Historic Houses' members visit free. Interested in joining? Find out more.


Kiplin Hall is the delightful Jacobean country seat of George Calvert, founder of Maryland and 1st Lord Baltimore.

The award-winning Hall is now shown as a comfortable Victorian home, with centuries of the belongings of its previous owners.

The collections contain furniture from the 17th to the 19th centuries, and numerous family portraits and paintings by artists such as Joachim Beuckelaer, Luca Carlevarijs, Angelica Kauffman, Lady Waterford and G.F. Watts. There are also many Arts and Crafts pieces.

Visitors are fascinated by the surviving WW2 Kitchen and Bathroom, when the RAF requisitioned the house and estate.

Restoration of the gardens began in 2007, with new areas added each year – Rose, White, Sensory and Bog Gardens, herbaceous and hot borders.

Produce from our fabulous Walled Garden is used in the oak panelled Tea Room. There are woodland and lakeside walks, parkland, children’s play ship, natural play area, garden games and dipping-pond.



Gardens, Grounds and Tea Room: Saturdays - Wednesdays, 2 February - 30 October (including Good Friday), 10am-5pm (4pm February and March).

Hall: Saturdays - Wednesdays, 30 March - 30 October (including Good Friday), 11am-5pm (last admission 4.15pm).


Find Us
Find us

Midway between Richmond and Northallerton, 5 miles east of the A1(M), on the B6271 Scorton – Northallerton road.

Train to Northallerton, then check timetable for no. 55 bus between Richmond and Northallerton or catch a taxi from outside.



Car park on site

  • Free


Historic Houses members visit free on normal open days.

Hall and Gardens (incl. Gift Aid/without Gift Aid)

Adult: £10/£9
Concession: £9/£8.10
Child: £5.30/£4.80
Family: £26/£23.60

More admission details

  • Access statement available
  • Accessible parking
  • Accessible toilets
  • Wheelchair ramps/routes
  • Guide dogs welcome
Group Visits
Group Visits

our the house with one of our expert guides. Learn about the founding of Maryland, the history of the four families, related by blood or marriage, who owned Kiplin Hall, and some Royal connections.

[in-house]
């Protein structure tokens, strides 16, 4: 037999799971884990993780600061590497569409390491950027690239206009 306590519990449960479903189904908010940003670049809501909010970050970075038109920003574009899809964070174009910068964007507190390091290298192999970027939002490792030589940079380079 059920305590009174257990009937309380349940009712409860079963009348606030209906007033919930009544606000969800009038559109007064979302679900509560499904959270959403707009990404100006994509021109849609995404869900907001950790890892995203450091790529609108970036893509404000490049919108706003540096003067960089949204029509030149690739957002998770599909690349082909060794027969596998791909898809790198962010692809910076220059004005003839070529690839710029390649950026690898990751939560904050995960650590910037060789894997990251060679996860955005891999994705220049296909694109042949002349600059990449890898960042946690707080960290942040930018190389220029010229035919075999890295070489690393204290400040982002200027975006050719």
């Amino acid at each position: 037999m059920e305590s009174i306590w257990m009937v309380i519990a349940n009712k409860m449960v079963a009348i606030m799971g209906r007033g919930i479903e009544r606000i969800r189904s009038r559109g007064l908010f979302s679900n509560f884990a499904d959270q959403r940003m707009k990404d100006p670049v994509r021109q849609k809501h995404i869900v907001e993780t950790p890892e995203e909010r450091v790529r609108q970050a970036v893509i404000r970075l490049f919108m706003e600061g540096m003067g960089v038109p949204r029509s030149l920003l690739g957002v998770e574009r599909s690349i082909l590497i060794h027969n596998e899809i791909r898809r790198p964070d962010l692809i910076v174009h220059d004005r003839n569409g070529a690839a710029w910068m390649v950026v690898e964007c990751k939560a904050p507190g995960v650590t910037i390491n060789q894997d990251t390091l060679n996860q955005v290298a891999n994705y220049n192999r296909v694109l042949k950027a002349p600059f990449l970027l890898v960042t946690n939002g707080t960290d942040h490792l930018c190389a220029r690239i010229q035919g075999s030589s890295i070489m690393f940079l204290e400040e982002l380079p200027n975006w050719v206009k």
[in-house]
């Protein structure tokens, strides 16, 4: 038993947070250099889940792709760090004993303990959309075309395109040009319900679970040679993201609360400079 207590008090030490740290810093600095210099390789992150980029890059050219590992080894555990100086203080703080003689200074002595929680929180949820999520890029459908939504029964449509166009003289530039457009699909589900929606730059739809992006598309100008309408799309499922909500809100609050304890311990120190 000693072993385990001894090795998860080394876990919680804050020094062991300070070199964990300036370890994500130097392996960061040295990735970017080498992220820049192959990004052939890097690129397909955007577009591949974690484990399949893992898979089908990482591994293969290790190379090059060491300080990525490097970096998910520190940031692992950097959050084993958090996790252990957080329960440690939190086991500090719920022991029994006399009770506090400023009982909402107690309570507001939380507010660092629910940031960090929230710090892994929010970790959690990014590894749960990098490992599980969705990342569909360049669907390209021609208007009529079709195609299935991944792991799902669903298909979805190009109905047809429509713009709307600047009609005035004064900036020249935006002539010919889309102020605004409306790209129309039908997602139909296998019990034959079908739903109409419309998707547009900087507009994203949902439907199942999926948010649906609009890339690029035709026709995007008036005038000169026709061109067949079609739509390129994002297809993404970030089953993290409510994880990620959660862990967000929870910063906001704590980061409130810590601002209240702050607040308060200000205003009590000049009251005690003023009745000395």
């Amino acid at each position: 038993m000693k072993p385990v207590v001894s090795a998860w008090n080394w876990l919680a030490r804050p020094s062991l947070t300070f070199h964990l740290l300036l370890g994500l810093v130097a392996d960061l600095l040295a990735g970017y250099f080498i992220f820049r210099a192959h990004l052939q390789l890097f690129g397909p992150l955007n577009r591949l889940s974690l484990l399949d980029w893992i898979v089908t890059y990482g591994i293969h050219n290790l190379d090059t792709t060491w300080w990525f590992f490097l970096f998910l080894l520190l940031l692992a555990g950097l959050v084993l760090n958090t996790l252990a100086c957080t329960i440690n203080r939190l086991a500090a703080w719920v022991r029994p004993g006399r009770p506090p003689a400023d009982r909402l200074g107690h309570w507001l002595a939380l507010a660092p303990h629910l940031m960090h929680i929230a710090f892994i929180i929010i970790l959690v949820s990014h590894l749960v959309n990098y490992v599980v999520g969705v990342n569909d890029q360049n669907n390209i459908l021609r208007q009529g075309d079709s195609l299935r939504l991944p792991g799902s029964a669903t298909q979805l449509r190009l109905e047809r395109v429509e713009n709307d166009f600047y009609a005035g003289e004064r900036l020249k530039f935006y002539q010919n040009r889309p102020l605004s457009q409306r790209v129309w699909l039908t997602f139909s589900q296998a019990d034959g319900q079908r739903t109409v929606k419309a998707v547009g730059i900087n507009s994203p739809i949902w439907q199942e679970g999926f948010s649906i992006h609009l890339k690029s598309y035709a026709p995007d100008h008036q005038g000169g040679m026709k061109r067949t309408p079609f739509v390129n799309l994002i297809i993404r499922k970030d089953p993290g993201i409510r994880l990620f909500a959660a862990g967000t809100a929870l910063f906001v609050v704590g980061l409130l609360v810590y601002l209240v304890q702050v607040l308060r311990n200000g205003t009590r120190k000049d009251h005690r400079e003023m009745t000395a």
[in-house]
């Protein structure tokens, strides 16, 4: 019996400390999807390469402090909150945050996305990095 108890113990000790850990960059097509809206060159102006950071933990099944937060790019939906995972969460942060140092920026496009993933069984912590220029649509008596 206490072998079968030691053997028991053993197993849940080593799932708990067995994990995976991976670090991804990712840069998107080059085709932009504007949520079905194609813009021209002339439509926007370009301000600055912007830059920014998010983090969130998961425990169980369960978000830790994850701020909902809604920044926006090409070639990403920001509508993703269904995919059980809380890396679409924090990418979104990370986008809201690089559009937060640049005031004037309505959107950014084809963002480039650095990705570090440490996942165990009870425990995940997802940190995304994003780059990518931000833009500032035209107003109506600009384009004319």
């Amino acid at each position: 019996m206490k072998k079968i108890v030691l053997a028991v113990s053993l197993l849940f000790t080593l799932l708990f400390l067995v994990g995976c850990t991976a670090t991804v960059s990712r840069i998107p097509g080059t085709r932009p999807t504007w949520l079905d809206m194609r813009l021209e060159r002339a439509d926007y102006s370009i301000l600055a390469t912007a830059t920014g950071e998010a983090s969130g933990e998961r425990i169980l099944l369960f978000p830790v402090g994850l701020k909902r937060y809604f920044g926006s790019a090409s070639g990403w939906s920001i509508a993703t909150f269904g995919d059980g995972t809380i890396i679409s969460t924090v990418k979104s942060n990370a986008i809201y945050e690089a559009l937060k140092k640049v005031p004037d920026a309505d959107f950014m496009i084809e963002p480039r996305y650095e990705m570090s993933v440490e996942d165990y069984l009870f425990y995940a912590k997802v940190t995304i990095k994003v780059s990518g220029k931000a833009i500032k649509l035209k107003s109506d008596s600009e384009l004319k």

The house is furnished as a Victorian home with an eclectic mix of furniture, paintings and personal possessions that belonged to the families who lived here. The rooms are not roped off and many people comment on the homely feel of the house.

Find out more here.

Please call Rosie on 01748 818178 for help with your group booking. 

Things to See

Fun Facts

As visitors enter the Library, they see a metamorphic library chair made by Morgan and Sanders of London, which has an engraved silver plaque. When the back of the chair is pulled forward, hinges allow it to rest on the floor and it becomes library steps for reaching books on upper shelves. The old plaque reads ‘Lord Nelson’s chair on board the Victory’ and really captures people’s attention.

The chair is said to have been taken from H.M.S. Victory by Nelson’s chaplain and friend, Rev. Dr. Scott, in whose arms Nelson died during the Battle of Trafalgar. Dr Scott later became vicar of Catterick, two miles from Kiplin on the other side of the River Swale, and was a frequent visitor and dinner guest of the Earl and Countess of Tyrconnel. He was a great bibliophile and a welcomed user of their library.

Some years ago, the world expert on metamorphic library chairs visited Kiplin and said that the first time this type of chair featured in Morgan and Sanders’ catalogue was 1811 – 6 years after the Battle of Trafalgar!

Was our chair a prototype? Did it really belong to Lord Nelson and come from Victory? We can’t be certain!


Visitors will recive a garden leaflet with details of the walks at Kiplin Hall, these are:

  • Lakeside Walk, c.1 mile, to west of Hall
  • Gardens Walk, c.0.25 mile, around Hall
  • Parkland Walk, c.1.25 mile, to east of Hall
  • Woodland Walk, c.0.75 mile, to east of Hall


Corporate Hire

School Visits

As they come into Kiplin Hall, children enter an environment that may be strange and new to them, leaving behind the familiarity of modern life to experience different periods of history. Taking pupils from the classroom to a historic site stimulates pupils’ minds and opens new perspectives on the subjects they are studying at school.

Each programme lasts 2 hours. Children are introduced to the Hall and its history in the Library, and are briefed on the timetable for their visit. Classes split into two or three groups, depending on the programme they are following. The groups circulate around the house and/or grounds, working with an Education Volunteer for two or three activity sessions.

The extensive gardens and grounds can be part of a school visit to the Hall, or may be used for stand-alone, out-of-school educational activities.

Our Education Volunteers are retired teachers or have worked in an educational role.

Find out more on our website.